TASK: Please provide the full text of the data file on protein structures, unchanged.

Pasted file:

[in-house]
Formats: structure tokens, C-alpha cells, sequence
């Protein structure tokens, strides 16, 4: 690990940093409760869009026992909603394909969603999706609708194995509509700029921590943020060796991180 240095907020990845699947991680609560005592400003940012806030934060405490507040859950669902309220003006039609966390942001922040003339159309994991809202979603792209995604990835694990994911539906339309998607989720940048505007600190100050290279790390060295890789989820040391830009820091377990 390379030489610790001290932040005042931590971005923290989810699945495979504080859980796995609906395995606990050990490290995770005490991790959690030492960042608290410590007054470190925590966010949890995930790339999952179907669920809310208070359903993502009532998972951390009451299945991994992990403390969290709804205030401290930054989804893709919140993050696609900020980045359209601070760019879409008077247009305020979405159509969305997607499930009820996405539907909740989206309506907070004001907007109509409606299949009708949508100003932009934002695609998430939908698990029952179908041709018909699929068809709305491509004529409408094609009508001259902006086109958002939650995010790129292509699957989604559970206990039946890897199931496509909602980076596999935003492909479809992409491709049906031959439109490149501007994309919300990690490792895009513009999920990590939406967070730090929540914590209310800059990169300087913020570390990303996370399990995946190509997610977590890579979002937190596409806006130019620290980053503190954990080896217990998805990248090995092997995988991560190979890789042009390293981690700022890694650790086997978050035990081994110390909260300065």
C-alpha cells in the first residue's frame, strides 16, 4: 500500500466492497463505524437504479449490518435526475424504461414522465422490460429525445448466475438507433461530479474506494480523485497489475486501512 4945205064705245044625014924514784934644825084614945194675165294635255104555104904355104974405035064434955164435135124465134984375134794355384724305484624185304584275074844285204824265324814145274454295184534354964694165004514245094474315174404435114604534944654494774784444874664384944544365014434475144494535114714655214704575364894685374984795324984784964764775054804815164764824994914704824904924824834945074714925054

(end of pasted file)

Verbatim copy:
[in-house]
Formats: structure tokens, C-alpha cells, sequence
């Protein structure tokens, strides 16, 4: 690990940093409760869009026992909603394909969603999706609708194995509509700029921590943020060796991180 240095907020990845699947991680609560005592400003940012806030934060405490507040859950669902309220003006039609966390942001922040003339159309994991809202979603792209995604990835694990994911539906339309998607989720940048505007600190100050290279790390060295890789989820040391830009820091377990 390379030489610790001290932040005042931590971005923290989810699945495979504080859980796995609906395995606990050990490290995770005490991790959690030492960042608290410590007054470190925590966010949890995930790339999952179907669920809310208070359903993502009532998972951390009451299945991994992990403390969290709804205030401290930054989804893709919140993050696609900020980045359209601070760019879409008077247009305020979405159509969305997607499930009820996405539907909740989206309506907070004001907007109509409606299949009708949508100003932009934002695609998430939908698990029952179908041709018909699929068809709305491509004529409408094609009508001259902006086109958002939650995010790129292509699957989604559970206990039946890897199931496509909602980076596999935003492909479809992409491709049906031959439109490149501007994309919300990690490792895009513009999920990590939406967070730090929540914590209310800059990169300087913020570390990303996370399990995946190509997610977590890579979002937190596409806006130019620290980053503190954990080896217990998805990248090995092997995988991560190979890789042009390293981690700022890694650790086997978050035990081994110390909260300065």
C-alpha cells in the first residue's frame, strides 16, 4: 500500500466492497463505524437504479449490518435526475424504461414522465422490460429525445448466475438507433461530479474506494480523485497489475486501512 4945205064705245044625014924514784934644825084614945194675165294635255104555104904355104974405035064434955164435135124465134984375134794355384724305484624185304584275074844285204824265324814145274454295184534354964694165004514245094474315174404435114604534944654494774784444874664384944544365014434475144494535114714655214704575364894685374984795324984784964764775054804815164764824994914704824904924824834945074714925054